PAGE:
Our latest Systems hire began not so systematically
Thomas Pasquier had an interesting first day in his new position as Assistant Professor with UBC Computer Science earlier this month. It turns out he wasn’t required to work at all.
Upon arriving to UBC from Bristol, England, Thomas had no idea that his official start day of July 1 with UBC Computer Science (CS), was in fact a national holiday.
“I didn’t actually realize it was Canada Day until a few days prior,” he said. “Plus we were in quarantine for two weeks after arriving. So it was an unusual start for sure.”
Change is good
Thomas had been working at the University of Bristol since 2018 as a lecturer, which is the equivalent of an assistant professor in Canada. He was teaching undergraduate and graduate classes in security and operating systems. Prior to Bristol, Thomas had been at Harvard for a postdoctoral fellowship, and Cambridge before that, where he received his PhD.
At Harvard, Thomas worked with Dr. Margo Seltzer (now at UBC CS) during his postdoctoral fellowship. They continued to publish papers together even after Margo left Harvard for UBC in 2018. So when the position came up within UBC CS for a Tenure-Track Assistant Professor, Margo encouraged Thomas to apply.
“She knew I was looking for a job and told me about the position they were hiring for in her department. She explained they were working on building a very strong systems group. I think what sold me to apply though, and what attracted me most, was the Systopia group. There are some amazing people there.”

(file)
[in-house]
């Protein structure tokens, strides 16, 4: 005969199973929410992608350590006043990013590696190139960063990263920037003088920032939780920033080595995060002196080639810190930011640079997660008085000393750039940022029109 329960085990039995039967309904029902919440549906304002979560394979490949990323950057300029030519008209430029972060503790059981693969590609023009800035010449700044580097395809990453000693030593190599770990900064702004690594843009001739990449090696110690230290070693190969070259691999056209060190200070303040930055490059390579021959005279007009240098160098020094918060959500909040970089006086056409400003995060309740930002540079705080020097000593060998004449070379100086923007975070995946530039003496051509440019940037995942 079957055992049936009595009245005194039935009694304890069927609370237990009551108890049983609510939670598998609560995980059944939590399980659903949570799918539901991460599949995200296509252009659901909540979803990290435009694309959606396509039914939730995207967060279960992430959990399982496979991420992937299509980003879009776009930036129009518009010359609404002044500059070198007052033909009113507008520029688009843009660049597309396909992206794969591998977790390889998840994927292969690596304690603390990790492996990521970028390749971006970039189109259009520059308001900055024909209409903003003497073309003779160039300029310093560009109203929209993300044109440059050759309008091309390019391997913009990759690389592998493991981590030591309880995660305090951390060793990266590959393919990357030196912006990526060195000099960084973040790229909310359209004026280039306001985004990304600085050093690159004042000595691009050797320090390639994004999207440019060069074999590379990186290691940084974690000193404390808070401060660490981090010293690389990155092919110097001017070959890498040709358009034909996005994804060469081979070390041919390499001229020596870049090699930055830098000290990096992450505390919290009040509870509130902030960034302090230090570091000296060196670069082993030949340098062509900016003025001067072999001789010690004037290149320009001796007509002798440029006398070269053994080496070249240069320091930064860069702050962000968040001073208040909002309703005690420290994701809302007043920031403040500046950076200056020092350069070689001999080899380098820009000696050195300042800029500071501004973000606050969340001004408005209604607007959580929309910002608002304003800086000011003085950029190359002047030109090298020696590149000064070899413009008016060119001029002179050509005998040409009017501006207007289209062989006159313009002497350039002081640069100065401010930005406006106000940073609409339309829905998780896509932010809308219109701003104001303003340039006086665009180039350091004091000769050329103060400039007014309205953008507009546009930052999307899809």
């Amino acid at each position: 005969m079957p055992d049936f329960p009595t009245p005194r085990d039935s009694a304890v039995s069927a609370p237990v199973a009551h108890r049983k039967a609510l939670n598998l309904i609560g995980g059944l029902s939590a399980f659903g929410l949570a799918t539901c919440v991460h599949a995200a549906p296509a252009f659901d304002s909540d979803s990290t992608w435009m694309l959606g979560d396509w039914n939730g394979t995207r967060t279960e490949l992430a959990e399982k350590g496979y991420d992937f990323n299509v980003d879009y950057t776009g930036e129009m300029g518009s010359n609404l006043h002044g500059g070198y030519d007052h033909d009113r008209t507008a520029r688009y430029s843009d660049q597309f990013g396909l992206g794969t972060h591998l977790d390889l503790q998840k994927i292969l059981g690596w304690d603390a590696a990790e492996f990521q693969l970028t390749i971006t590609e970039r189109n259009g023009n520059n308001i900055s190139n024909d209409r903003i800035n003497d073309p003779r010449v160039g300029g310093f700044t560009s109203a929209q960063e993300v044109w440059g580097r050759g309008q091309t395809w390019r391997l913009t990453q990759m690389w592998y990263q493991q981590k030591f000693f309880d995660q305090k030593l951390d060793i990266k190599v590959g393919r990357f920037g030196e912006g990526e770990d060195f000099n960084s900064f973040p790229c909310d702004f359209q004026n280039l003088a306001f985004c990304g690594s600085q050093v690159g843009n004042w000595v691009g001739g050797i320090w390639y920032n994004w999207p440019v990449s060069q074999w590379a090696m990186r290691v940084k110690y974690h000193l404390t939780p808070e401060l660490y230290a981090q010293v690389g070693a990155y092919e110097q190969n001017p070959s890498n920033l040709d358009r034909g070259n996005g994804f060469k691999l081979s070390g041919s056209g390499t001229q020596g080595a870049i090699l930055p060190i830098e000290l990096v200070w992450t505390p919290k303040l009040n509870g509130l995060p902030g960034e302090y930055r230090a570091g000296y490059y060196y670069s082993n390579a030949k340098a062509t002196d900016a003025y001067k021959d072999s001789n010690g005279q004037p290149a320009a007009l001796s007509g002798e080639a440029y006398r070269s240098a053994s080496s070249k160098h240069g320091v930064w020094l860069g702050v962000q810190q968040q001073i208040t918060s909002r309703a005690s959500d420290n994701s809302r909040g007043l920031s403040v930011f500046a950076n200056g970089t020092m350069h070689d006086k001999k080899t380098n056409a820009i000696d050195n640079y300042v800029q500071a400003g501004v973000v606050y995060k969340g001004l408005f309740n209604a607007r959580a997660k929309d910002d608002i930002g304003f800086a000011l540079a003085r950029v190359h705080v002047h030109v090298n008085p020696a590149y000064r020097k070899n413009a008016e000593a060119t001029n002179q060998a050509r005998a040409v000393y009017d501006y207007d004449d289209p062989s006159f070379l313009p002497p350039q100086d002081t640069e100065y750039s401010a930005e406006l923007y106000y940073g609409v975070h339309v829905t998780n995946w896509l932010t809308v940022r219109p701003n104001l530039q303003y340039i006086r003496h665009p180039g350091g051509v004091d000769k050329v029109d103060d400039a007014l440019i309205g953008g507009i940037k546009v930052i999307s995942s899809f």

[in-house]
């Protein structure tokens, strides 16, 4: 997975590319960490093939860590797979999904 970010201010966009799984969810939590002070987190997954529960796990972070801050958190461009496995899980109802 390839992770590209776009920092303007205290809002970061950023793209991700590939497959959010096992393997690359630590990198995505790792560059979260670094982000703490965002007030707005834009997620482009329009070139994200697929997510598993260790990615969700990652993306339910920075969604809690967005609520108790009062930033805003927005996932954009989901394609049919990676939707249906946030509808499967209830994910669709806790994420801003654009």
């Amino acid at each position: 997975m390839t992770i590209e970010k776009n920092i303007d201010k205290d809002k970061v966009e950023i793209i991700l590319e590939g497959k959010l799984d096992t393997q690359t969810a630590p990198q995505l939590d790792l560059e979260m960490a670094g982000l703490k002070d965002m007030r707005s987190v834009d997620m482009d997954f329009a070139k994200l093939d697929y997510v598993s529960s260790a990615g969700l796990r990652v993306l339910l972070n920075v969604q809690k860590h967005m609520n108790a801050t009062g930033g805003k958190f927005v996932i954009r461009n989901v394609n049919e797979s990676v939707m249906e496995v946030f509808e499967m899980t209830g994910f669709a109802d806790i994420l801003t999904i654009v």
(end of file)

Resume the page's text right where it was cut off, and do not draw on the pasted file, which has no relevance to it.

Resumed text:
Thomas will begin teaching a security class in the winter term and his focus of research will be on complex systems behaviour. “If you consider various pieces of computers hardware and software, as an expert you can reason about how they work in isolation and what they do. But when you put many of those pieces together, a computer system can become so complex, that it is actually very hard to tell what the computer is doing at any given point in time. What I try to detect is when a computer is not doing what it should, which in turn can become a security problem,” he explained.
Thomas is already supervising a student, and he has settled into his home on campus.
Loving the university campus life again
“I love being on the campus and all the activity. That’s something I really wanted again: a university campus. It’s beautiful here. I walk my dog about an hour a day through the surrounding trails in Pacific Spirit Park. Hiking is one of my favourite hobbies,” said Thomas.
As for what he is looking forward to most on the job? “I want to help evolve the undergraduate research in operating systems security and really try and build a strong sense of community amongst us.”
More about Thomas Pasquier on his personal home page